The DVD packaging and menus label this episode as "Alien Solar Systems",
but the on-screen title is just "Solar Systems".
"This is how solar systems work." Narrator Mike Rowe immediately introduces
this episode in a way that disappoints those of us who are eager to learn about
solar systems outside our own, and instead sets the episode up to be a long
talk about what an orbit is, drawn out to 45 minutes. Holy mackerel, they really
don't know where their audience's interest lies! And their packaging seems to
have made a promise on which their episode can't deliver.
However, the episode turns out to be not too bad as it continues,
and in the end proves to be more fascinating than
episode 5 "Planets".
Interesting topics discussed include Pluto's demotion from its prior
status as a planet, and what the rest of the Kuiper Belt is.
There is also a really fascinating speculation about
Uranus and Neptune swapping places after their formation.
The section about Jupiter acting as a bodyguard for the inner planets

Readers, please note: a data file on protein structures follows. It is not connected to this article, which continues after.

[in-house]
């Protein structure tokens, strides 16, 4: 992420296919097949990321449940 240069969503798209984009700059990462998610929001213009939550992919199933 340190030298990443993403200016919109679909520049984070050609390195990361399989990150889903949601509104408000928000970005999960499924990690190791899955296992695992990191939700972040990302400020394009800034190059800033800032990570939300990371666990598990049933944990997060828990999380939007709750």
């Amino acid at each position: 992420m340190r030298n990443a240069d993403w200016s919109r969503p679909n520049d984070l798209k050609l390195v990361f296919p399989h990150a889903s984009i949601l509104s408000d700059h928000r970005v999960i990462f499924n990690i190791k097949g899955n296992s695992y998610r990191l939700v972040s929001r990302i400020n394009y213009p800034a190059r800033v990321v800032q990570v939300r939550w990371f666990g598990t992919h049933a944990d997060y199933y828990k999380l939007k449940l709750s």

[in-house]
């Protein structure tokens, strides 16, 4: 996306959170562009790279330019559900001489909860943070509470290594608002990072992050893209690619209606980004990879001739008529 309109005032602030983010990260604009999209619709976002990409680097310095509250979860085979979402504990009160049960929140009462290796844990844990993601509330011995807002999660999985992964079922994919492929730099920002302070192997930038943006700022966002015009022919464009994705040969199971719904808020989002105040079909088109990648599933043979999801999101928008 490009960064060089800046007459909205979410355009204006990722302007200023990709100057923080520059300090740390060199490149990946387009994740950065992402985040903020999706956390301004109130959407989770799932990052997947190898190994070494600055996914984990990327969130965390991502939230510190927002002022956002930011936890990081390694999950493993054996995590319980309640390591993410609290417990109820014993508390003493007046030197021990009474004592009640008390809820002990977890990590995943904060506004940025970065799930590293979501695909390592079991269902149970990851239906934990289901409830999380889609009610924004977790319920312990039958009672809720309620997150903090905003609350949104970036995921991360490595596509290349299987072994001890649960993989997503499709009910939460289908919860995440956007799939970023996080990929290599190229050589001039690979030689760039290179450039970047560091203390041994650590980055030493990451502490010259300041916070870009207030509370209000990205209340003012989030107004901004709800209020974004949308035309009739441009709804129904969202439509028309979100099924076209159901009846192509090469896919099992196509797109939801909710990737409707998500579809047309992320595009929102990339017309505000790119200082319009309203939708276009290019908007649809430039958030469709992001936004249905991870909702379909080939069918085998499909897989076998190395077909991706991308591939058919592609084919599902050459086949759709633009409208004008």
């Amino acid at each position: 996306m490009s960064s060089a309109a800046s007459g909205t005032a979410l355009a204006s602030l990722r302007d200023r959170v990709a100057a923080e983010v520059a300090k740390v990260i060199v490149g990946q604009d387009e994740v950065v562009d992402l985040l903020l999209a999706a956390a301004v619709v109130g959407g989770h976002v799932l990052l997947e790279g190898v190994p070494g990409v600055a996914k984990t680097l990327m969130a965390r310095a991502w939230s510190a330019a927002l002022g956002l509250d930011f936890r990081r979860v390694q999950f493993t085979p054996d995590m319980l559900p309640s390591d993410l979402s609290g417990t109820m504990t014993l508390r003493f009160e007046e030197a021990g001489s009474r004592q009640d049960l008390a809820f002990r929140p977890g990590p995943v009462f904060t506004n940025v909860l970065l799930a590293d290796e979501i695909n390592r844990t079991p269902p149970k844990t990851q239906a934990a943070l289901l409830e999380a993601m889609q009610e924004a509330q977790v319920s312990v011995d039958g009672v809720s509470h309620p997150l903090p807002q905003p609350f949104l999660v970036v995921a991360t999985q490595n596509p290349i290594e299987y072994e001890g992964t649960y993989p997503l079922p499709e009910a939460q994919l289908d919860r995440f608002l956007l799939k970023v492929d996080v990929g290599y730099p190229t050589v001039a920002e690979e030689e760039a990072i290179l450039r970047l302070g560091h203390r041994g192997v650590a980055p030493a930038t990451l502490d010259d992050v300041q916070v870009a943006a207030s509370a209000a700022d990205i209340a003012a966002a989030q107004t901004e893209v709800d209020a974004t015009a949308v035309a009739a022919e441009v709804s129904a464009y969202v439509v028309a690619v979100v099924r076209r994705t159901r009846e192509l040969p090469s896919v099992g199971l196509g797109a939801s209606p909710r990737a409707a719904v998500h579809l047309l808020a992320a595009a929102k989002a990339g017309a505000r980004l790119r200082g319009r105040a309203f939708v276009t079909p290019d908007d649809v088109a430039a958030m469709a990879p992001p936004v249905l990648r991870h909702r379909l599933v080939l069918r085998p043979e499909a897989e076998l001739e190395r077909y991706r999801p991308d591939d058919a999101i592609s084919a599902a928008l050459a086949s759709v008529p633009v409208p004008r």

against rogue objects is neat, but surely Jupiter wouldn't be in just the
right position in its orbit to shield us 80% of the time or so, which never
seems to get addressed anytime this idea comes up anywhere.
Sadly, this episode is VERY thin on information about exoplanets, despite
interviewing some of the foremost authorities on the subject.
The Gliese 581 system is mentioned, and reported as being only 20 light-years away.
It is said here to have four rocky planets, and the episode gets excited about two of them,
but it won't ever denote which is which while doing so. Very confusing, as I
have a chart on my computer from 2010 listing 6 planets in the Gliese 581 system,
all orbiting closer than Earth does to its sun.
No other specific extrasolar system other than Gliese 581 is mentioned anywhere
in the episode. Fairly disappointing.
As this program was made, the year was 2010, and
the exoplanet count had gone over 420, up 20 from 2 episodes ago.
Buried on the inside disc cover:
Is our solar system unique? Since the first discovery of a planet orbiting another star, some 280 alien
solar systems have been identified. It's only by looking at solar systems far beyond our own that
we can understand how remarkable our universe is.